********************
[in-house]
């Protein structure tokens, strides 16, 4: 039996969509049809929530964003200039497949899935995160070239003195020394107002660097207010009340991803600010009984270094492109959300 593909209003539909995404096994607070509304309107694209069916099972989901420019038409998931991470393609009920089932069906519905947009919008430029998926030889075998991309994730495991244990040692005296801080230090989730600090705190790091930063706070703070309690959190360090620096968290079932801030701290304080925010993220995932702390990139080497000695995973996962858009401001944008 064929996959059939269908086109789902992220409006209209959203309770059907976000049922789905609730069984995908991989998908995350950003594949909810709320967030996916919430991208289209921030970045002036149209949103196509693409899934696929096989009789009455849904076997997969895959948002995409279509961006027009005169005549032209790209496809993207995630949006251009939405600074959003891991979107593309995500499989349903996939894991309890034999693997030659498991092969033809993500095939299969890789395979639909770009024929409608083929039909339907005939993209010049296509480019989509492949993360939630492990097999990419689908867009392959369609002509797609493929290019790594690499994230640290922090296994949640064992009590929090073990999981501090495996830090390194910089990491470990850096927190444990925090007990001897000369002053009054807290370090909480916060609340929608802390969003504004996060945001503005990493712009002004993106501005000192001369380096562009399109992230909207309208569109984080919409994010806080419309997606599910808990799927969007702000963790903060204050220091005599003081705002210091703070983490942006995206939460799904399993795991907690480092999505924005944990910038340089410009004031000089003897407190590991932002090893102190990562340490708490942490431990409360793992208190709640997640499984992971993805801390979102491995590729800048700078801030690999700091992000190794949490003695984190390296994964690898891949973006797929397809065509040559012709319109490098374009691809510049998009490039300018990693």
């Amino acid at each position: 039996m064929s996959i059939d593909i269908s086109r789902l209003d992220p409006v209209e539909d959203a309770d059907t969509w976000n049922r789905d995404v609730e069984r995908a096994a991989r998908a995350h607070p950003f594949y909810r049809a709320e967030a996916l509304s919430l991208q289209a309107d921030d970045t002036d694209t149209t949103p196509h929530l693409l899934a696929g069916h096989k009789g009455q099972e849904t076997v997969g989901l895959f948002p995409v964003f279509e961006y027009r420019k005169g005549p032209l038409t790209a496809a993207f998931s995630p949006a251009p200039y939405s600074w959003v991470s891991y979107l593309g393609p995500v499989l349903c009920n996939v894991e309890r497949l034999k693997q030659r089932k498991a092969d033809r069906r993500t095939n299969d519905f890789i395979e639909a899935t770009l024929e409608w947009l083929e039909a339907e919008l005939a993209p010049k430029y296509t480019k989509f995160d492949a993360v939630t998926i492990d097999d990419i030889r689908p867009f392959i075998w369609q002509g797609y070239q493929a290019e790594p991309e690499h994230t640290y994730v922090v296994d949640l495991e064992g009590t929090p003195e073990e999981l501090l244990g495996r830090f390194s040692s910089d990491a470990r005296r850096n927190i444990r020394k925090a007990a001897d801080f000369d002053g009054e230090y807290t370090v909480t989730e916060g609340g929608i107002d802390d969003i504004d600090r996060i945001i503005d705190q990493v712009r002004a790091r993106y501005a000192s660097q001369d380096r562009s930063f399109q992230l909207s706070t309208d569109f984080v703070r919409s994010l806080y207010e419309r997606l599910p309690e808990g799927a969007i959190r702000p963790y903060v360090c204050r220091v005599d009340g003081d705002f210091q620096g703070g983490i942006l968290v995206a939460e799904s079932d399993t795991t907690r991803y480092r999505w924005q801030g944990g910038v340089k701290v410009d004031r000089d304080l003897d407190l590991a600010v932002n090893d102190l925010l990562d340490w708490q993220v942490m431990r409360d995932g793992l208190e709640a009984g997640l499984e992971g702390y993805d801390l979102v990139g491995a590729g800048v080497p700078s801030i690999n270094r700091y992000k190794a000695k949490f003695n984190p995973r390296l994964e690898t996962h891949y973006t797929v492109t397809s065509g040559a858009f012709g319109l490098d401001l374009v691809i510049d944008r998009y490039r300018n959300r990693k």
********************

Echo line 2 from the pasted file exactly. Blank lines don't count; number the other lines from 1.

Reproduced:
């Protein structure tokens, strides 16, 4: 039996969509049809929530964003200039497949899935995160070239003195020394107002660097207010009340991803600010009984270094492109959300 593909209003539909995404096994607070509304309107694209069916099972989901420019038409998931991470393609009920089932069906519905947009919008430029998926030889075998991309994730495991244990040692005296801080230090989730600090705190790091930063706070703070309690959190360090620096968290079932801030701290304080925010993220995932702390990139080497000695995973996962858009401001944008 064929996959059939269908086109789902992220409006209209959203309770059907976000049922789905609730069984995908991989998908995350950003594949909810709320967030996916919430991208289209921030970045002036149209949103196509693409899934696929096989009789009455849904076997997969895959948002995409279509961006027009005169005549032209790209496809993207995630949006251009939405600074959003891991979107593309995500499989349903996939894991309890034999693997030659498991092969033809993500095939299969890789395979639909770009024929409608083929039909339907005939993209010049296509480019989509492949993360939630492990097999990419689908867009392959369609002509797609493929290019790594690499994230640290922090296994949640064992009590929090073990999981501090495996830090390194910089990491470990850096927190444990925090007990001897000369002053009054807290370090909480916060609340929608802390969003504004996060945001503005990493712009002004993106501005000192001369380096562009399109992230909207309208569109984080919409994010806080419309997606599910808990799927969007702000963790903060204050220091005599003081705002210091703070983490942006995206939460799904399993795991907690480092999505924005944990910038340089410009004031000089003897407190590991932002090893102190990562340490708490942490431990409360793992208190709640997640499984992971993805801390979102491995590729800048700078801030690999700091992000190794949490003695984190390296994964690898891949973006797929397809065509040559012709319109490098374009691809510049998009490039300018990693």